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‘Extra’ Turns to Web

Dec 9, 2007  •  Post A Comment

For more on the “Extra”-No Good TV partnership, click here.
In the latest of a rash of industry deals to import Web content to television, Warner Bros. Domestic Television Distribution’s syndicated entertainment newsmagazine “Extra” has arranged to carry segments from the red-hot online network No Good TV twice a week.
The deal, which is strictly promotional for both parties, gives “Extra” a chance to lure younger Internet viewers to its show and affords No Good TV a chance to snare some of “Extra’s” female-centric audience for its online celebrity interviews, which average 10 million views a week across NGTV.com, YouTube and mobile phones.
The Extra-No Good TV partnership follows on the heels of NBC’s pickup last month of the Marshall Herskovitz-Ed Zwick Internet show “Quarterlife” as a midseason replacement for the broadcast network.
While TV networks have been combing the Web for talent since “Lazy Sunday” made everyone sit up and take notice of online video nearly two years ago, these two deals are emblematic of a new trend in the convergence of TV and the Internet—bringing online shows fully intact to TV.
Hellish Marriage
The Web tie-in also helps “Extra” combat online competitors. The 24-hour nature of the Internet has fueled the public’s limitless appetite for entertainment news and made possible hugely popular sites like TMZ.com, PerezHilton.com and TheSuperficial.com, which trade in rapid-fire celebrity updates and snarky commentary. Many young consumers rely solely on the Internet for their entertainment news fix, eschewing traditional outlets such as “Extra” and “Entertainment Tonight.”
“To us there is a giant untapped audience that gets all their entertainment news online,” said Lisa Gregorisch-Dempsey, senior executive producer for “Extra.” The show, produced by Time Telepictures Productions and distributed by WBDTD, runs on more than 400 stations.
“We thought this was a perfect opportunity to bring young viewers in a way that none of the entertainment shows are doing,” she said.
Since its February launch, No Good TV has made its mark because of host Carrie Keagan’s unconventional style. Ms. Keagan doesn’t ask traditional questions. For instance, when Ms. Keagan interviewed the cast of “SuperBad,” she challenged them to a “dick-drawing contest,” in keeping with one of the elements in the film.
She also has a special knack for getting celebrities to drop the F-bomb. She’ll keep doing that, but “Extra” will bleep out the swear words.
The network is invited to every major press junket to gain access to stars, and also brings celebrities to its Beverly Hills studio, which Ms. Gregorisch-Dempsey refers to as a three-floor “den of iniquity,” complete with an open bar.
“It’s the perfect marriage made in hell,” said Ms. Gregorisch-Dempsey. “You need to think the Brady Bunch meets the Munsters. We look at Carrie as Barbara Walters on acid and Red Bull.”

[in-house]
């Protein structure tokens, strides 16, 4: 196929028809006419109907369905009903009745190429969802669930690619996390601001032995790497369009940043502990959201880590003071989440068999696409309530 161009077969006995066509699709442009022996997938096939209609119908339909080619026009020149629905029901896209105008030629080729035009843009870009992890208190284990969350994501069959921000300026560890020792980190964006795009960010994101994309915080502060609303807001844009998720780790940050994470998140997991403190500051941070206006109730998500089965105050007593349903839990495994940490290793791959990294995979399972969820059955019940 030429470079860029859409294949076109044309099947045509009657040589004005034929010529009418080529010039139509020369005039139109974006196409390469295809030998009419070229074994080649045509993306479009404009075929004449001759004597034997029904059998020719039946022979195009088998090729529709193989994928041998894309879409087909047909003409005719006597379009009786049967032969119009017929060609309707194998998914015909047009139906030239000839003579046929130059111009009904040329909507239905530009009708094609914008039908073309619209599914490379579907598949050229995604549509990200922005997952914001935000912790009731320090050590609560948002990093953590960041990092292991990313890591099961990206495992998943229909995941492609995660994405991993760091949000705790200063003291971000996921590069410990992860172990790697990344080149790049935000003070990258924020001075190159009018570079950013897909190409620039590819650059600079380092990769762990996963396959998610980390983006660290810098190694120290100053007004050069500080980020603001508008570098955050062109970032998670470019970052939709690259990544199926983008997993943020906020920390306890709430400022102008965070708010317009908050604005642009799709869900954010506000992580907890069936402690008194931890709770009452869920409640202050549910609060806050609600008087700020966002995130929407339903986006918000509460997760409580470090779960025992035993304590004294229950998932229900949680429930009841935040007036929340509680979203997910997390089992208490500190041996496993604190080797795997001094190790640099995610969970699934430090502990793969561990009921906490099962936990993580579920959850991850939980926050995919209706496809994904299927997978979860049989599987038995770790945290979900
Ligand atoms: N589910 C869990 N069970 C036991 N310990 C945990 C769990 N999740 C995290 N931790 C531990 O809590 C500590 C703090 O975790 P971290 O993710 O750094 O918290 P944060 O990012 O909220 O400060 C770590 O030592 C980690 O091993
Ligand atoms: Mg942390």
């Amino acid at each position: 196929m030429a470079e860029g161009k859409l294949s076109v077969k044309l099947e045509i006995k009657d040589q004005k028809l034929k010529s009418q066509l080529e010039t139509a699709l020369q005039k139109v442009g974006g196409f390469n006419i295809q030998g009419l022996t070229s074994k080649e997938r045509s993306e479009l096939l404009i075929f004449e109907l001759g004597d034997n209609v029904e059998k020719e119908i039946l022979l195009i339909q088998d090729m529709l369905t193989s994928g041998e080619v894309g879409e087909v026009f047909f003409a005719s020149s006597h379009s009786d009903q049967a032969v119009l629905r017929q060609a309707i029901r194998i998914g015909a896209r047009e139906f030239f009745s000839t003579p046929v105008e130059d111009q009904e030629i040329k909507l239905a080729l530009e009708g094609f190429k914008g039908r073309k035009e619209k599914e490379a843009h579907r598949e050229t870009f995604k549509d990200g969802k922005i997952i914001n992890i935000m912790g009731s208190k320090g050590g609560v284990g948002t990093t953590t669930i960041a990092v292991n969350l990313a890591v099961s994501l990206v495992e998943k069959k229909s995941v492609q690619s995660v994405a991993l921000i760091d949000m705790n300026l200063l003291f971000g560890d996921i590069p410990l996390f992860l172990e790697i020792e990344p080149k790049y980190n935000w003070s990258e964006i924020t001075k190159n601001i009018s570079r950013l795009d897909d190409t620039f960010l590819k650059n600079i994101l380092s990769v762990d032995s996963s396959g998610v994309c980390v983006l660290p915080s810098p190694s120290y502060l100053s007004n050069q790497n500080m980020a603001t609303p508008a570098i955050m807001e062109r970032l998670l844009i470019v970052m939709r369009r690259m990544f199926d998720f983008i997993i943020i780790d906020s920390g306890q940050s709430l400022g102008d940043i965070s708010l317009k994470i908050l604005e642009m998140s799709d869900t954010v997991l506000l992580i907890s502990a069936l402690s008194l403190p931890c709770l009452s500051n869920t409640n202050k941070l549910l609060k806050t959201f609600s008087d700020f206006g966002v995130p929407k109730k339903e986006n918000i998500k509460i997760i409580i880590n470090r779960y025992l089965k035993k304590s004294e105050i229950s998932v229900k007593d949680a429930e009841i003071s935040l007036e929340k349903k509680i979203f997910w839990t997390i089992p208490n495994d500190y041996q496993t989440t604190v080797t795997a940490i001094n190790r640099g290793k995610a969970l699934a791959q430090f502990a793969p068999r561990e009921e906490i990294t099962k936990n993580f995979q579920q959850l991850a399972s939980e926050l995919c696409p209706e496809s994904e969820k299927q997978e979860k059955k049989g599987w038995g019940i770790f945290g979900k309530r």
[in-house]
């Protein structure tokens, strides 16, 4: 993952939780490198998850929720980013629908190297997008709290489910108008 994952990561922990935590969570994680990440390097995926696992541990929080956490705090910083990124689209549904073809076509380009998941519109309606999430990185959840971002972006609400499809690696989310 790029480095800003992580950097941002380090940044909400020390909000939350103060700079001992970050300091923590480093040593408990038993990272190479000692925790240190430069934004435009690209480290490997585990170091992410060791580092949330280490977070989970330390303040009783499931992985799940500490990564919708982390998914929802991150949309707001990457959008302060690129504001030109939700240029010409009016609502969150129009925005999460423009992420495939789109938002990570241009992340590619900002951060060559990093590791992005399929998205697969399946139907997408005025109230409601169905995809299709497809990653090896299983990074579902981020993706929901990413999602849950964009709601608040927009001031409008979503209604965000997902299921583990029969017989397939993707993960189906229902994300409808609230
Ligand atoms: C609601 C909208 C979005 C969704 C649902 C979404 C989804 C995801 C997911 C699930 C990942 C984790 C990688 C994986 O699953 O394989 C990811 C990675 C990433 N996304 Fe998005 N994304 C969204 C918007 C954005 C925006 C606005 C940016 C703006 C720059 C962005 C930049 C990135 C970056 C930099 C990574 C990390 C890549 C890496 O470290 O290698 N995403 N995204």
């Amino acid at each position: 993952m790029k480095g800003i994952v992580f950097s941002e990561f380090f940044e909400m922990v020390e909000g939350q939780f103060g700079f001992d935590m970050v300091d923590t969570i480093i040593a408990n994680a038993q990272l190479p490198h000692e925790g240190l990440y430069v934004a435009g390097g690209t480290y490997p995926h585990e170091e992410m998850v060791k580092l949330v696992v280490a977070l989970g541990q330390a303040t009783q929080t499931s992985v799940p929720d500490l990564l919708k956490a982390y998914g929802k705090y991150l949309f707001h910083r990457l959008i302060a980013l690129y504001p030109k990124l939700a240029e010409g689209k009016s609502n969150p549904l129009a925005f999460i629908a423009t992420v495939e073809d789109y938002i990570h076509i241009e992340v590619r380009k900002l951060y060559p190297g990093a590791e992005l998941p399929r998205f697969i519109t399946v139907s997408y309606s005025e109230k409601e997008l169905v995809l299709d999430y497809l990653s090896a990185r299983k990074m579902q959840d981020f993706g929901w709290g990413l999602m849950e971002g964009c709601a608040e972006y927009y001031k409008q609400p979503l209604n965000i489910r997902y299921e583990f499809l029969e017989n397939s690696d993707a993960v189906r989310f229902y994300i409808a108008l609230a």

Though the deal was finalized last week, the No Good TV segments started airing on “Extra” in November and have featured Borat, Guy Ritchie and Eva Longoria. When the pieces air, the on-screen “Extra” logo switches to a No Good TV logo.
TV Migration
TV has been a goal of the online network since launch, said Kourosh Taj, co-president and head of programming at No Good TV. He’s also in talks with TV networks about bringing a half-hour late-night version of No Good TV to television, although he emphasizes the Internet will remain the home base for No Good TV. “We can always put as much as we want and never tame it. We never have to censor the show online and the Internet will always be our main home,” he said.
As for Ms. Greogorisch-Dempsey’s characterization of the partnership as an unholy marriage, Mr. Taj added, “We are a cheeky devil. We are more of a saucy incarnation of Satan.”
Flipping No Good TV and “Quarterlife” from the Internet to the television works because good content is platform-agnostic, said Kaan Yigit, analyst with Solutions Research Group in Toronto. However, not all programming can carry over. “Quarterlife” works because it was conceived and shot as a one-hour drama and then simply cut into eight-minute slices for online consumption. As for No Good TV, the format of celebrity interviews is familiar for TV audiences, so it fits easily on-air.
Other examples of Web-to-TV migrations include “First Look New York,” a local show that launched Dec. 1 and runs Saturday evenings on NBC-owned WNBC-TV in New York. The show is produced by new-media production shop LX.TV and grew out of a like-minded Web property.
While more Internet content is making its way to TV, cross-pollination has been a long-standing fact of media life, said Morgan Hertzan, executive producer for LX.TV. “This has been going on since the beginning of recorded media. People get ideas and share stuff across platforms.”
This summer, NBC Universal Domestic Television Distribution’s “Access Hollywood” partnered with Yahoo to supply exclusive entertainment stories for Yahoo’s omg! site.

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